I'm pretty excited about the warm weather, but not so excited about the fact that now that it's warm our downstairs neighbors feel the need to do laundry every night. Considering that it's an older building we all share a dryer vent system, which means anytime they do laundry our apartment turns into a sauna. So not fun, but what can we do.
I think that's about all for now. I hope you're all enjoying the beginnings of summer as much as I am!
Friday, May 22, 2009
We got a chance to talk to Zach on Mother's day. That was really awesome. He sounds so great and like he's really found his niche in Hawaii. I'm sure he's a fantastic missionary. Just for kicks and giggles, however, is part of the conversation he and I had on the phone that afternoon.
Z: When I get home we'll totally have to come back here for a vacation as a family.
Me: Yeah, that sounds like fun but I don't know how well it'll work for Steve and me.
Z: Why is that?
Me: Well, we're planning on getting pregnant around the start of the year, so you could very well come home to a neice or nephew.
Z: Awesome! Here's what you should do... Just get pregnant in like February, that way we can do the 9 month countdown together!
Me: There will definitely be paper chains involved.
It was good times. My little bro is planning out my fertility-future. Shall we see how his plans hold up? Also on Mothers Day my l'il primary buds got to sing in sacrament meeting. I was incredibly worried about this. They practiced hard in Primary that day, and when the time came to go up to the stand I was surprised that even some of my Sunbeams that don't usually participate came up. Steve was sitting in the back row and he said he could barely hear the kids (I consider this quite an accomplishment since he doesn't hear me when I'm sitting next to him most of the time). All in all, it was quite a success. Now to get ready for Fathers Day...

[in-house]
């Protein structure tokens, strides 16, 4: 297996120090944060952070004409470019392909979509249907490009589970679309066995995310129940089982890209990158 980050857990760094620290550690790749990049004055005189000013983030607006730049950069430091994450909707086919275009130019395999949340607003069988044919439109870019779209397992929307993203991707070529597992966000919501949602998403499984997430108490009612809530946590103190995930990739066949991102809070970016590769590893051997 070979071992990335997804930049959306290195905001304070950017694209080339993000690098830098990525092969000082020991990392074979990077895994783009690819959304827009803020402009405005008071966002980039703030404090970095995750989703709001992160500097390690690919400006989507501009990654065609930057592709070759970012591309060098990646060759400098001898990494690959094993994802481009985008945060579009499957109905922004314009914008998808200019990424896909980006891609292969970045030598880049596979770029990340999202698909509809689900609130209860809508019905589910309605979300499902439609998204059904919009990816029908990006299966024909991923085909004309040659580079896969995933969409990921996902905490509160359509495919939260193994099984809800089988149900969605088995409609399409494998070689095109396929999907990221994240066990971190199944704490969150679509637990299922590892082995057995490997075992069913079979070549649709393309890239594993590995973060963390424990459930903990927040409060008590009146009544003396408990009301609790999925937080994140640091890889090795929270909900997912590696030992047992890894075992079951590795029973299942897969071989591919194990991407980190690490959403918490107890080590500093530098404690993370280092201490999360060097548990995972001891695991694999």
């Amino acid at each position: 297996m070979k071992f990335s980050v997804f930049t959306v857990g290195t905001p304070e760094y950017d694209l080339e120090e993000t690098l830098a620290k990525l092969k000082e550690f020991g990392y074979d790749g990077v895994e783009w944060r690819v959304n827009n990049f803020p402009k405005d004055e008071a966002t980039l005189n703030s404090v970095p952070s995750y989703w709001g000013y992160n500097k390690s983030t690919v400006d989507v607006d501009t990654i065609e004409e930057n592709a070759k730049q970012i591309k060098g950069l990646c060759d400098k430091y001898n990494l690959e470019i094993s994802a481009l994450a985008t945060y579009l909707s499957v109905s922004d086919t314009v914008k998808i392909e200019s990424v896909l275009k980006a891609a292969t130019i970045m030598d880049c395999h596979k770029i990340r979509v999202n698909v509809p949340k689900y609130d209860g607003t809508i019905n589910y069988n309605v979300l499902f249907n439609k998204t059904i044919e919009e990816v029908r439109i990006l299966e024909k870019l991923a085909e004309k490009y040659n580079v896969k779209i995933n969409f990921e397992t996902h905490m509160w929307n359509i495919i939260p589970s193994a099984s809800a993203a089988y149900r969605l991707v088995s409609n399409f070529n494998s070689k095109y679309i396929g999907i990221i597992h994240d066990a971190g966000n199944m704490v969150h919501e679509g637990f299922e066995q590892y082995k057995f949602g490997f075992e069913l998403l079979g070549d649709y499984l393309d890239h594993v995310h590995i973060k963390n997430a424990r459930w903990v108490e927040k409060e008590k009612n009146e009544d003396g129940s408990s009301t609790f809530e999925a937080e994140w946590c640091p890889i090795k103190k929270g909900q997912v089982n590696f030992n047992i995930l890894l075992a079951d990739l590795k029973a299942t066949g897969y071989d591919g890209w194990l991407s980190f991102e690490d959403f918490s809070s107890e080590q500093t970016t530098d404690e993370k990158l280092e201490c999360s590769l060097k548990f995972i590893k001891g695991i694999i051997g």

I'm totally digging my new haircut. Part of me wishes it were a little shorter, but I still love it. It's so fast and easy. Curly hair is definitely my new best friend.
Well, I think that's about it for now. Hope everyone is enjoying the warm weather as much as I am!
Thursday, May 14, 2009
Sunday, May 10, 2009
Monday, May 4, 2009
We went in last week for new patient visits. I had a cleaning done, some impressions taken, and discovered that I had a new cavity that needed filling. No big deal, right? Well, then comes Steve's news... mild periodontal disease. Lovely. He needed deep cleaning done over the course of 2 weeks, antibiotics injected into his gum line, and another check up in 6 weeks. It was also decided that my metal fillings would be replaced with the white stuff. Ok by me. Good thing we have a savings account. Anyway, we both made appointments for the next week and went on our merry way.